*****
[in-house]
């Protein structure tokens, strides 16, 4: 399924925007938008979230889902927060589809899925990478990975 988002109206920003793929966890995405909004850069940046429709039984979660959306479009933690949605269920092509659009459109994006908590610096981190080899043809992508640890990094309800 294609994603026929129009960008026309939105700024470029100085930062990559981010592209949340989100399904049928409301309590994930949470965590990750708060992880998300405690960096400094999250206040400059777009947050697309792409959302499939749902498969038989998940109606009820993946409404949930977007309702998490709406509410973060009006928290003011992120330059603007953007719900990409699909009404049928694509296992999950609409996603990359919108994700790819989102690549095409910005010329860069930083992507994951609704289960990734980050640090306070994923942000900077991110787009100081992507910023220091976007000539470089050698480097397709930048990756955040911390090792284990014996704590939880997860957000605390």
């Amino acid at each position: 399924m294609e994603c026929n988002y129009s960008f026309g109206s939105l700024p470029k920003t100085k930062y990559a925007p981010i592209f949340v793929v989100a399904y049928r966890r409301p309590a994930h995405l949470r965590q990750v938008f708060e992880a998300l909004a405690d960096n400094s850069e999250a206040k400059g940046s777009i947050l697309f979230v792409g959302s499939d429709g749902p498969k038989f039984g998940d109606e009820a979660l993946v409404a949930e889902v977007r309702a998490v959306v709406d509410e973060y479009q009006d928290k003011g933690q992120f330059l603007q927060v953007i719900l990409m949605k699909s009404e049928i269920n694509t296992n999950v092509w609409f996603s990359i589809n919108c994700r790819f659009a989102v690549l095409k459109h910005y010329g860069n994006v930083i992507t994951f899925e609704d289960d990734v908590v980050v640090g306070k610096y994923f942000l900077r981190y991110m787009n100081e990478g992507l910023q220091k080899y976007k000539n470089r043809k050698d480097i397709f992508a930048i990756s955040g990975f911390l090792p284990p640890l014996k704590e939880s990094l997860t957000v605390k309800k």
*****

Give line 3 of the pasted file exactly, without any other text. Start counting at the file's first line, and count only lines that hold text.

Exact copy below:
């Amino acid at each position: 399924m294609e994603c026929n988002y129009s960008f026309g109206s939105l700024p470029k920003t100085k930062y990559a925007p981010i592209f949340v793929v989100a399904y049928r966890r409301p309590a994930h995405l949470r965590q990750v938008f708060e992880a998300l909004a405690d960096n400094s850069e999250a206040k400059g940046s777009i947050l697309f979230v792409g959302s499939d429709g749902p498969k038989f039984g998940d109606e009820a979660l993946v409404a949930e889902v977007r309702a998490v959306v709406d509410e973060y479009q009006d928290k003011g933690q992120f330059l603007q927060v953007i719900l990409m949605k699909s009404e049928i269920n694509t296992n999950v092509w609409f996603s990359i589809n919108c994700r790819f659009a989102v690549l095409k459109h910005y010329g860069n994006v930083i992507t994951f899925e609704d289960d990734v908590v980050v640090g306070k610096y994923f942000l900077r981190y991110m787009n100081e990478g992507l910023q220091k080899y976007k000539n470089r043809k050698d480097i397709f992508a930048i990756s955040g990975f911390l090792p284990p640890l014996k704590e939880s990094l997860t957000v605390k309800k």